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Nigerian Shiite Muslims protest and demand the release of Ibraheem al-Zakzaky, in Cikatsere, Nigeria. Nigerian Shiite Muslims protest and demand the release of Ibraheem al-Zakzaky, the leader of the Islamic Movement in Nigeria, in Cikatsere, Nigeria, April 1, 2016 (AP photo by Sunday Alamba).

Why Nigeria’s Shiite Movement Will Not Become a ‘Second Boko Haram’

Wednesday, July 31, 2019

On July 26, the Federal High Court in Nigeria’s capital, Abuja, banned the Islamic Movement in Nigeria, or IMN, saying that its activities constitute “terrorism and illegality.” The court order, which the IMN can appeal, came at the attorney general’s request amid repeated clashes in recent weeks between the IMN and security forces.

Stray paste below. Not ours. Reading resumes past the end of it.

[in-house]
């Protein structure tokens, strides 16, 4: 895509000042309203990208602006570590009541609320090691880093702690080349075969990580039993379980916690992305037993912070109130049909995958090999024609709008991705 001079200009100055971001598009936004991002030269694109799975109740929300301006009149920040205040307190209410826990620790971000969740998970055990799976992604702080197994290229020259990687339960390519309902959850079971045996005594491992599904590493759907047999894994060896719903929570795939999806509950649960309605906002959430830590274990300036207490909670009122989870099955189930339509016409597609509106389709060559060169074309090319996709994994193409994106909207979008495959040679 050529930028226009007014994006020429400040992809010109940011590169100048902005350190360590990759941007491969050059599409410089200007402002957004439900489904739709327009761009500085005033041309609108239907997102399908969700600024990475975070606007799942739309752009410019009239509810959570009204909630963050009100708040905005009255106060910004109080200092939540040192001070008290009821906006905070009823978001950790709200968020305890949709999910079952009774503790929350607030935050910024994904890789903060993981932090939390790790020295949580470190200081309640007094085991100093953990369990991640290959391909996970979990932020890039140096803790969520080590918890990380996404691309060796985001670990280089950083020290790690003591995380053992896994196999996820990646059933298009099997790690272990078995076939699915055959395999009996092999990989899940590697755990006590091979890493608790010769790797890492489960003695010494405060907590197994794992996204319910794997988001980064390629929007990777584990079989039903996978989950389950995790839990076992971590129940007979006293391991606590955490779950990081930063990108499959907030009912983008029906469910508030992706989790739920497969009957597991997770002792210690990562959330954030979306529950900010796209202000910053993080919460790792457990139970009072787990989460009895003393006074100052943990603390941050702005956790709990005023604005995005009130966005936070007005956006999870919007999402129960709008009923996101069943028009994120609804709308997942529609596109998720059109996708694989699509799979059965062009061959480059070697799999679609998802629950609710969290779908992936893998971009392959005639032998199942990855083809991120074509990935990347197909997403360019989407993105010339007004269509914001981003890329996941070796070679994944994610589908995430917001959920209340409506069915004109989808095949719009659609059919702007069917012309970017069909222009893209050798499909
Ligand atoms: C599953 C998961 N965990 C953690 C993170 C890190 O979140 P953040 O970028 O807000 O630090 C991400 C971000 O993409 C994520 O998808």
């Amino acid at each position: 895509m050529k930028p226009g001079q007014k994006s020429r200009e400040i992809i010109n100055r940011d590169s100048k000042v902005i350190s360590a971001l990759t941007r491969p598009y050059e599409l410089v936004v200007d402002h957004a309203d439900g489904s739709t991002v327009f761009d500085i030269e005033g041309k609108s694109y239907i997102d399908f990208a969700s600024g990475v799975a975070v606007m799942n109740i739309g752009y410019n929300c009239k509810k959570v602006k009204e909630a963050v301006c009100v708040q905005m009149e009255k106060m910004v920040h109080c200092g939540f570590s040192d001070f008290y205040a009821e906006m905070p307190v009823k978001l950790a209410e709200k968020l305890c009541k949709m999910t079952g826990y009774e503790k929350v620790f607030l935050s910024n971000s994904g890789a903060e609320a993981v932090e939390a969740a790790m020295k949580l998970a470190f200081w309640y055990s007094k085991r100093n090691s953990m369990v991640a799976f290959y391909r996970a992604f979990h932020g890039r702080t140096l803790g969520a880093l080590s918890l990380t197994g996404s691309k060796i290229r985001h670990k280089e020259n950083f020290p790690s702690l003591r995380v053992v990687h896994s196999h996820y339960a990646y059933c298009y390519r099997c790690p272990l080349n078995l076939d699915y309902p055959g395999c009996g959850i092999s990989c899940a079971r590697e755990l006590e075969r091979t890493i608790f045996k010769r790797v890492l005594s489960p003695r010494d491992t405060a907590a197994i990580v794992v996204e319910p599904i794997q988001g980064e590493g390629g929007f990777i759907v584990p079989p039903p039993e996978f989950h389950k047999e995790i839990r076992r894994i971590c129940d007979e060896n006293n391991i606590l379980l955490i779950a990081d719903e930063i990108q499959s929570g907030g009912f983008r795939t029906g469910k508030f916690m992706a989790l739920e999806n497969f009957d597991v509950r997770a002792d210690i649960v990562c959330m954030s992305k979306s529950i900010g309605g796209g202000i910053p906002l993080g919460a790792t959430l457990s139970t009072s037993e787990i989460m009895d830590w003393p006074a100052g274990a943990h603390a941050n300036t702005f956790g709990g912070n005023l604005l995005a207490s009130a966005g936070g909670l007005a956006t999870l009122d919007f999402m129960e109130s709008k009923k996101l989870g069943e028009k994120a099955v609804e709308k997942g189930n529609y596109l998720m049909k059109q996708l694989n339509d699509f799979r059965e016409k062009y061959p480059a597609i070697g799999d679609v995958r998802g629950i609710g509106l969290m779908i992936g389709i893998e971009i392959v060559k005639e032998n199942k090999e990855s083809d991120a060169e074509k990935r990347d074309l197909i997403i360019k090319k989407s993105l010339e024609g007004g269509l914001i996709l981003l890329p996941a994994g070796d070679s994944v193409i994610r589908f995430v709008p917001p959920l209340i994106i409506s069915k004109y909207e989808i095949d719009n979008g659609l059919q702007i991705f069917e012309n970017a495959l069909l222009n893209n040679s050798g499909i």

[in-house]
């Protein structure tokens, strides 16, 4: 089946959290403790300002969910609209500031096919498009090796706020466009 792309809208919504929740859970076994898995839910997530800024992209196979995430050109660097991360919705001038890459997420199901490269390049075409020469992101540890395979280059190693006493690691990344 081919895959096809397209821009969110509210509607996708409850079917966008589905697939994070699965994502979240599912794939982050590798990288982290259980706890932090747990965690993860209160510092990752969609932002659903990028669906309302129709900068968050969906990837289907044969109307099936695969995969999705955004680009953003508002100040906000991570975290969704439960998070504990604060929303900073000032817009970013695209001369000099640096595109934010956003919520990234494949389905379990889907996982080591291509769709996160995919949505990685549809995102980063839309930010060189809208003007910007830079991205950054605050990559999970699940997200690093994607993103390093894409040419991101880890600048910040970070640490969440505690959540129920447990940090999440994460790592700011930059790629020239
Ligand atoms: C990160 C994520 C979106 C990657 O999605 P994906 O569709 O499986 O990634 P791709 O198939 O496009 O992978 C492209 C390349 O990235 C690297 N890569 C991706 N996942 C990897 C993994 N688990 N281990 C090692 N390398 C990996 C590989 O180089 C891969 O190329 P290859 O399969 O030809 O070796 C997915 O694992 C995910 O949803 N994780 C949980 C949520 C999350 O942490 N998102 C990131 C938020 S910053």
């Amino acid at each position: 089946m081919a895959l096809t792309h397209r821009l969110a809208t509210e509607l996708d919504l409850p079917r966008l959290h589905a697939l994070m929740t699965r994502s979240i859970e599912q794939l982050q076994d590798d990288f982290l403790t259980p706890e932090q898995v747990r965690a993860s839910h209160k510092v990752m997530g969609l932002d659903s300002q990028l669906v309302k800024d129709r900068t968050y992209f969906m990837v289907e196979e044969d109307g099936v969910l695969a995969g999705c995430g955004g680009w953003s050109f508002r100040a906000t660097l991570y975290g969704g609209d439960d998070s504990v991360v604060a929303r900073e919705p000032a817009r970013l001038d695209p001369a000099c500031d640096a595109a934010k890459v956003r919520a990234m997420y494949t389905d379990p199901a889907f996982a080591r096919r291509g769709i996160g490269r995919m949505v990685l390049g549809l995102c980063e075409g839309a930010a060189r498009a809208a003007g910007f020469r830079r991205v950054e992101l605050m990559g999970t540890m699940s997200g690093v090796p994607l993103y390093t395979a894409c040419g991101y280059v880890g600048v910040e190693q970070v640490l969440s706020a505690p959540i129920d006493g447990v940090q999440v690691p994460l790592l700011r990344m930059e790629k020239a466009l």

Although observers have speculated about the possibility of the IMN, Nigeria’s largest Shiite organization, becoming “a second Boko Haram,” it appears unlikely to turn into an underground insurgency. There are still opportunities for the federal government to deescalate the situation, and even if it fails to do so, the IMN’s leadership has incentives to refrain from all-out war against the state. ...

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